Every one of those answers is an empty jar, drained of wine, dry and parched. To settle for quick easy answers only perpetuates the injustice, denying the dignity of the Haitian people and the glory of God in, among, and with God’s people. Those are not answers of faith and they are not Jesus’ answer to the question.

This is not the first time the wine seems to have given out. Jesus dealt with this at the wedding in Cana. “They have no wine,” Mary said to him. She does not say, “There is no wine,” but “They have no wine.” The issue is not about the wine. It is about the people. We can debate whether or not the wine of God is present but the real debate is about what we will do. What will we do now that an earthquake has struck Haiti? What will we do when an earthquake shatters the life we have built?

Jesus offers none of the usual responses we hear or often seek in such situations. There is no discussion about why the wine had run out. He does not blame or condemn. He does not suggest that this is the bridegroom’s punishment. He does not say that this happened so that the guests can learn a lesson or that someday they will understand why. And he does not say, “Don’t worry, I’ll take care of everything.” Instead he invites them to participate. God is always inviting us to participate in God’s life and work. “Fill the jars with water,” Jesus says. That is his response, “Fill the jars with water.” The servants filled them to the brim and the chief steward tasted water that had become not just wine but good wine.

There are empty jars not just in Haiti but all over the world, in our own town, in our parish, in our neighbor’s life, and in our own life. These jars are waiting to be filled not with answers but with water. Our work then is to carry water much more than it is to seek or offer answers. In many ways this carrying and offering water is the only faithful response to the earthquakes of life. And there are people carrying water. I heard about a young woman who escaped just minutes before her house collapsed. She spent the next two days unburying and rescuing her neighbors. That is a servant carrying water. I read about a gathering of survivors, lost, injured, homeless, grieving, who stood together in a park singing through the night, “Blessed be the Lord! Blessed be the Lord! Blessed be the Lord!” Those are servants carrying water.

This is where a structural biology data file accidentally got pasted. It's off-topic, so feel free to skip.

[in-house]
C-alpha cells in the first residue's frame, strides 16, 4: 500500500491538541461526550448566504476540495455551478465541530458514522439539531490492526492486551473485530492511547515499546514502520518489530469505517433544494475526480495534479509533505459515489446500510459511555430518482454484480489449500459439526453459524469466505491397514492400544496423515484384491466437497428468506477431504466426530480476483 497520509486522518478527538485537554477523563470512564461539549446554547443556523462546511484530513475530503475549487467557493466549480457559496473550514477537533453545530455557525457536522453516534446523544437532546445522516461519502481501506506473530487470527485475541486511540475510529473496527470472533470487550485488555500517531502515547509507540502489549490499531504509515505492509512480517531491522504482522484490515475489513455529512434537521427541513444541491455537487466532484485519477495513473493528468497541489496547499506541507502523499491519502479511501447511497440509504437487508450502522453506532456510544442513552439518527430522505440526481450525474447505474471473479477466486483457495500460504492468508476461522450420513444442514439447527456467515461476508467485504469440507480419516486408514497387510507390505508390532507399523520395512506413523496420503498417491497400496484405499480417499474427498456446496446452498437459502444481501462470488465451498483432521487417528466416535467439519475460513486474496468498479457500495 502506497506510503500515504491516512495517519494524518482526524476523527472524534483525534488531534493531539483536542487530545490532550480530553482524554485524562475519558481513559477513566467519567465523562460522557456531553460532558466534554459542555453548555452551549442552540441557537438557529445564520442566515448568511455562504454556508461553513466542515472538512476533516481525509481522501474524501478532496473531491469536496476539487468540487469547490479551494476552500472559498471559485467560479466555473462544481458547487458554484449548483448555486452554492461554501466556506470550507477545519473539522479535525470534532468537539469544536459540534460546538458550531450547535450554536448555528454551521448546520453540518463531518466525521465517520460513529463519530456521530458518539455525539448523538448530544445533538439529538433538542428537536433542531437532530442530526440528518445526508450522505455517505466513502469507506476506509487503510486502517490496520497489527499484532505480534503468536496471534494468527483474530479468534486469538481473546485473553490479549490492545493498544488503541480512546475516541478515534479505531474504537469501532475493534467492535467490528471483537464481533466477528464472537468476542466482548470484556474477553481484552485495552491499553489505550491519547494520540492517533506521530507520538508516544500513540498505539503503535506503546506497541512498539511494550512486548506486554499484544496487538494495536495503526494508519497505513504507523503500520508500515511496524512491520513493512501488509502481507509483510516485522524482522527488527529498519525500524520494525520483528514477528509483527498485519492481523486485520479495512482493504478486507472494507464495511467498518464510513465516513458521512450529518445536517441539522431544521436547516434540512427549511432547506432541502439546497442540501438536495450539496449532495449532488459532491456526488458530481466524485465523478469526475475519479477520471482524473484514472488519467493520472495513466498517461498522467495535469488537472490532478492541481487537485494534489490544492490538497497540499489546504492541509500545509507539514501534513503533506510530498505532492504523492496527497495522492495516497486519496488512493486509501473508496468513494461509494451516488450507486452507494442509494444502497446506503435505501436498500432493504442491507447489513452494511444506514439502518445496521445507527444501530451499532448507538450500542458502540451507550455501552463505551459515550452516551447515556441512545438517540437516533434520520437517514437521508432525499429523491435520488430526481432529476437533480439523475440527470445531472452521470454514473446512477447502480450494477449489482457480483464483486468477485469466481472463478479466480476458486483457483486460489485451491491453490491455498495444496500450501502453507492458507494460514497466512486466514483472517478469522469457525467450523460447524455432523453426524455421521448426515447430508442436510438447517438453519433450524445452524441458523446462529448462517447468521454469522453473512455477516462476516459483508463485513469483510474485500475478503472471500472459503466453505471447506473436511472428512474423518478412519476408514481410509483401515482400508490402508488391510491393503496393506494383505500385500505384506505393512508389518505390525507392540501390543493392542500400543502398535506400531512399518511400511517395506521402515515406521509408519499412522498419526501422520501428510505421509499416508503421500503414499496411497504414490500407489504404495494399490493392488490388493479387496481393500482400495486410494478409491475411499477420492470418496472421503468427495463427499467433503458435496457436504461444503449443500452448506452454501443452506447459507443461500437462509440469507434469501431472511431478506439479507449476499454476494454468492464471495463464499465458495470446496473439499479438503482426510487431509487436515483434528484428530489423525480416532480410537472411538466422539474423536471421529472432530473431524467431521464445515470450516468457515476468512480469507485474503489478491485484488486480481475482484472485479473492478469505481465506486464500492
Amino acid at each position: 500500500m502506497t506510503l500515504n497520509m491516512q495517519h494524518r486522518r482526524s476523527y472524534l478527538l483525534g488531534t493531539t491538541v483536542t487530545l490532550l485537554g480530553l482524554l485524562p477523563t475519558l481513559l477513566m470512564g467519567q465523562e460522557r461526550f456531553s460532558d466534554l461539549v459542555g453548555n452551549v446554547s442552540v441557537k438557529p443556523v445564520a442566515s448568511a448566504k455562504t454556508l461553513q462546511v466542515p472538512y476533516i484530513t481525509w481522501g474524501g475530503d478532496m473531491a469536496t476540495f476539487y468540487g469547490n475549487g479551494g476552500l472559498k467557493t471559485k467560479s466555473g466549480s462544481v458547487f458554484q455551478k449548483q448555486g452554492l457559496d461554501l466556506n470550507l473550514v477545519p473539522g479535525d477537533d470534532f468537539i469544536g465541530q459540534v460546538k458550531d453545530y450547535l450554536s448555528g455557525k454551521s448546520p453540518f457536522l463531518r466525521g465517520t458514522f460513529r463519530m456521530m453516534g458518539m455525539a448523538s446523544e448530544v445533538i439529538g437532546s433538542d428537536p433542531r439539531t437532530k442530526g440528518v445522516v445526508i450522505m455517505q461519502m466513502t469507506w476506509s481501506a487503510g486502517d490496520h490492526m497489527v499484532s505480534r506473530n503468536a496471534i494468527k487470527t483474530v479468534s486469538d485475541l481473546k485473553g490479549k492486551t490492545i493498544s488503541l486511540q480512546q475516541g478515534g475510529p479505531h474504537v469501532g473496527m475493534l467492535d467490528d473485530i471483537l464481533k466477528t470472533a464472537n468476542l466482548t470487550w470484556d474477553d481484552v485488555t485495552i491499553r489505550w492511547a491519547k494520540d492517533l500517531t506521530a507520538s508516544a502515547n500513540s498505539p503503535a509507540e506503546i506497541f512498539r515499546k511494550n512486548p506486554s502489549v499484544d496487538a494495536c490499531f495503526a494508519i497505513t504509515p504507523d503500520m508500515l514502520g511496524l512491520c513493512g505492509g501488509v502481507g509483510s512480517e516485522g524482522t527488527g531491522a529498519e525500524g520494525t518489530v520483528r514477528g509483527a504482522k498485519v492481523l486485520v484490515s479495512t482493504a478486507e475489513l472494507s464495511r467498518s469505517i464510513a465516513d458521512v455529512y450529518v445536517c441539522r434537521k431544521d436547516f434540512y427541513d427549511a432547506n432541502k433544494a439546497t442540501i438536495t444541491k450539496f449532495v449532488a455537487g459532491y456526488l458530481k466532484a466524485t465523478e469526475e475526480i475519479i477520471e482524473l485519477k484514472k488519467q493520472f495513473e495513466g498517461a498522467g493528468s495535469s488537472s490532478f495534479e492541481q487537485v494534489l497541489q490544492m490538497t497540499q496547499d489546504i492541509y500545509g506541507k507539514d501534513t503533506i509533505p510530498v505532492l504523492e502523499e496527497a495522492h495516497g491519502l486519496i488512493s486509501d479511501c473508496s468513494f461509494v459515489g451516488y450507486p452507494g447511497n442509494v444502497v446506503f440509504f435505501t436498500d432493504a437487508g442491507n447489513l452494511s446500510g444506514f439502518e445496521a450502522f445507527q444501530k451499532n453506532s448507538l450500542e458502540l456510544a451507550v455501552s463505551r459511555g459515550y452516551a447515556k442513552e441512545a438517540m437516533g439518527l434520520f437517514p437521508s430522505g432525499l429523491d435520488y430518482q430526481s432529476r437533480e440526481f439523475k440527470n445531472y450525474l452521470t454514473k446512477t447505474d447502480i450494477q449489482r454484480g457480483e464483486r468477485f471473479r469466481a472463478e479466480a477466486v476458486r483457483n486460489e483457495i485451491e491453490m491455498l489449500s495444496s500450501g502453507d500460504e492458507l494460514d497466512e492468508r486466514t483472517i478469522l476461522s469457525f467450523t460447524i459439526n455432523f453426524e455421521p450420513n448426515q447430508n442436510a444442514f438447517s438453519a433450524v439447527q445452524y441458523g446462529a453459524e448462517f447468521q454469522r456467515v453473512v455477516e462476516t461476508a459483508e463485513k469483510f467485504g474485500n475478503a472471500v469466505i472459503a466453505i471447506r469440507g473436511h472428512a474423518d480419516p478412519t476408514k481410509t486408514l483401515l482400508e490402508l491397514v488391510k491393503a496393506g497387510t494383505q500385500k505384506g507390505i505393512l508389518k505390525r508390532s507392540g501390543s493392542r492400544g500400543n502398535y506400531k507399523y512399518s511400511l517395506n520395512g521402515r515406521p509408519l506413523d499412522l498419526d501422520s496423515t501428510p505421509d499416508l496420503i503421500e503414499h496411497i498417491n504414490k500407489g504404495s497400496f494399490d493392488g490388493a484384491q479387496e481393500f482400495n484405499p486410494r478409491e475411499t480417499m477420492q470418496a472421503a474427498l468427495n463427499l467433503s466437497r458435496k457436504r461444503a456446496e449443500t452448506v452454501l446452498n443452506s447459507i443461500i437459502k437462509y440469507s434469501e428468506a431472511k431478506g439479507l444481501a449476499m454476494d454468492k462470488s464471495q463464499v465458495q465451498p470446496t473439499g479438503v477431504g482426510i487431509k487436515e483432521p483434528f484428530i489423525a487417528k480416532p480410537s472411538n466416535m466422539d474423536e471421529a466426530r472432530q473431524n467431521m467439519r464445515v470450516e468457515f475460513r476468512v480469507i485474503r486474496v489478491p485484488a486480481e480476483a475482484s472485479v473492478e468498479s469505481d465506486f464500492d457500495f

We all have water to offer. The distance from our homes to Haiti may seem unbridgeable and the need overwhelming but we do have water to carry and offer. We offer water through our tears, compassion, and mercy. We give water in our generosity and donations to the relief efforts. We carry water through our prayers, our remembering the dead and caring for the living. Water is offered in every hour spent rebuilding homes, schools, and lives. Every time you speak out for justice and the dignity of the Haitian people and all humanity you have offered water. Whenever you live in hope and refuse despair you carry water. You give water in your love. To trust resurrection more than death is to offer water.

Whether it is a drop, a glassful, or a bucketful the water we offer makes a difference. It fills the jars. And you know what happens then? The same thing that happened at the wedding in Cana. The water we offer becomes the wine of God’s presence – the blood of Christ and the cup of salvation.

3 thoughts on “A Wedding at Cana, An Earthquake in Haiti

  1. I was looking on the internet for some explanation as to why Mary felt it was her place to do something about the wine and why the servants obeyed what she said. I found your comments on John 2 and how it applies to Haiti. I thought it was so insightful and compassionate and educational. I wonder if the author of this has a website and are you a preacher or writer. I would like to read more of your comments.
    Thanks,
    Fay

    Like